Client-side image map data (i.e. the coordinates) is stored in HTML files (and can be embedded directly into a page containing other HTML elements). The Web browser program interprets client-side maps. When a visitor to a Web page clicks within a client-side image map, the browser processes the map data without interaction with the Web server.
Client-side image maps include the map information in the HTML document with the image map.
Since the URL's associated with the hot spots are stored in the HTML document the client has the information to process a user's click immediately.
This method does not rely on the server therefore it also allows offline viewing of Web pages, from a hard drive or CD-ROM. This technique is becoming commonly used to allow users to explore the contents of a CD-ROM via a browser.
The user will see changing URLs on the toolbar at the bottom of the screen as the pointer is moved over the image.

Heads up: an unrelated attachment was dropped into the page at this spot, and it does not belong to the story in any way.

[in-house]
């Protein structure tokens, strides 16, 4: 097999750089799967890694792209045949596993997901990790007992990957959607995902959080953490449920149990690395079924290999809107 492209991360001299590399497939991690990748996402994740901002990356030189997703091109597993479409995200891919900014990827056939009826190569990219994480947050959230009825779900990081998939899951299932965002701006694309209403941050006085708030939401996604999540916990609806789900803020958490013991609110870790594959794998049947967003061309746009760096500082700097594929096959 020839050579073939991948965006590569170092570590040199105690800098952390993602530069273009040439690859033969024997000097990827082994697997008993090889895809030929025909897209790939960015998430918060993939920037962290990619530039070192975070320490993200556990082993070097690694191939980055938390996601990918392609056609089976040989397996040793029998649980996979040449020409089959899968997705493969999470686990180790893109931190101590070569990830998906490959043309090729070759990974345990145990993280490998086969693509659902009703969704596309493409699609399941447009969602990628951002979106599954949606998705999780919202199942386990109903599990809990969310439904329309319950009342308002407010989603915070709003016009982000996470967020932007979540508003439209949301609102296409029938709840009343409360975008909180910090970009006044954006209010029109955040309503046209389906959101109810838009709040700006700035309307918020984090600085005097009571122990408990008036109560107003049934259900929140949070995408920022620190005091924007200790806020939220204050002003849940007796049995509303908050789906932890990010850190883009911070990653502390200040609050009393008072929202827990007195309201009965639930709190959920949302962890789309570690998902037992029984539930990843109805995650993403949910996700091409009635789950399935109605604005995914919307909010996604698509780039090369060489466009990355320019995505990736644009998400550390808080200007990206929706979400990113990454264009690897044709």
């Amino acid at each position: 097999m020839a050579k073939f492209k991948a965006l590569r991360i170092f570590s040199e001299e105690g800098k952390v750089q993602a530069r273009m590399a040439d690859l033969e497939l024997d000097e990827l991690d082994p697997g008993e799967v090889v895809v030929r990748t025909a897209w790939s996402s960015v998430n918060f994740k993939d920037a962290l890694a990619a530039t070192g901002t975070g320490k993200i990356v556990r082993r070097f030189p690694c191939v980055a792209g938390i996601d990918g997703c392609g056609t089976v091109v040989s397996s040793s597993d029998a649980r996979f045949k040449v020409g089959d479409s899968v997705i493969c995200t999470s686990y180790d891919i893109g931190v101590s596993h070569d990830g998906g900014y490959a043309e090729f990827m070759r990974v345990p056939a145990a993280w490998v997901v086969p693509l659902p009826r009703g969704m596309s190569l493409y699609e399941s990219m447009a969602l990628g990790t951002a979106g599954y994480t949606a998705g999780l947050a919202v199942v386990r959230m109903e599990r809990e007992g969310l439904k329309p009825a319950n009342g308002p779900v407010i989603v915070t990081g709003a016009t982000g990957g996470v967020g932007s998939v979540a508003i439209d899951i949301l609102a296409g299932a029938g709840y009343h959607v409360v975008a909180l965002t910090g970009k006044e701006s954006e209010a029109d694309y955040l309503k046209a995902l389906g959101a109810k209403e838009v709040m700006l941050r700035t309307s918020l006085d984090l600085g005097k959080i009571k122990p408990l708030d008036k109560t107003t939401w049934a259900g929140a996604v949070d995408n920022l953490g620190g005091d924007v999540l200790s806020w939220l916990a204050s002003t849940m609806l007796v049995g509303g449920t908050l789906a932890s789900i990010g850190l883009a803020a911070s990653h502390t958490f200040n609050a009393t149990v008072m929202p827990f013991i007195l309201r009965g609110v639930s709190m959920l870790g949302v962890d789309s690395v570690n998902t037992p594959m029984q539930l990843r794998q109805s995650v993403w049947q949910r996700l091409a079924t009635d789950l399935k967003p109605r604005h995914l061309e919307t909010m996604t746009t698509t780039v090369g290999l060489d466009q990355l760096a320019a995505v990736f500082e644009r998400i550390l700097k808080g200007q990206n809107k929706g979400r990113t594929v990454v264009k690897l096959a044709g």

The disadvantage to this approach is that the implementation of client-side image maps has only been adopted as of HTML version 3.2, so not all browsers can support their use. Use of a text alternative would make links visible without seeing the image. (Figure 1)(see also: Defining Clickable Regions In An Image)
Miller (1994) purports that an image map that looks good from a designer's perspective does not necessarily mean that the functionality is good; he also claims that poorly designed image maps can cause users to spend extra time navigating down the wrong path. The author suggests design issues should be taken into account for all usage contexts; for example, it would not be appropriate to place the 'clickable' regions on the image map too close together as this would create confusion.
(Figure 1: Example of Web Page without images- Source: http://www.nhm.ac.uk/)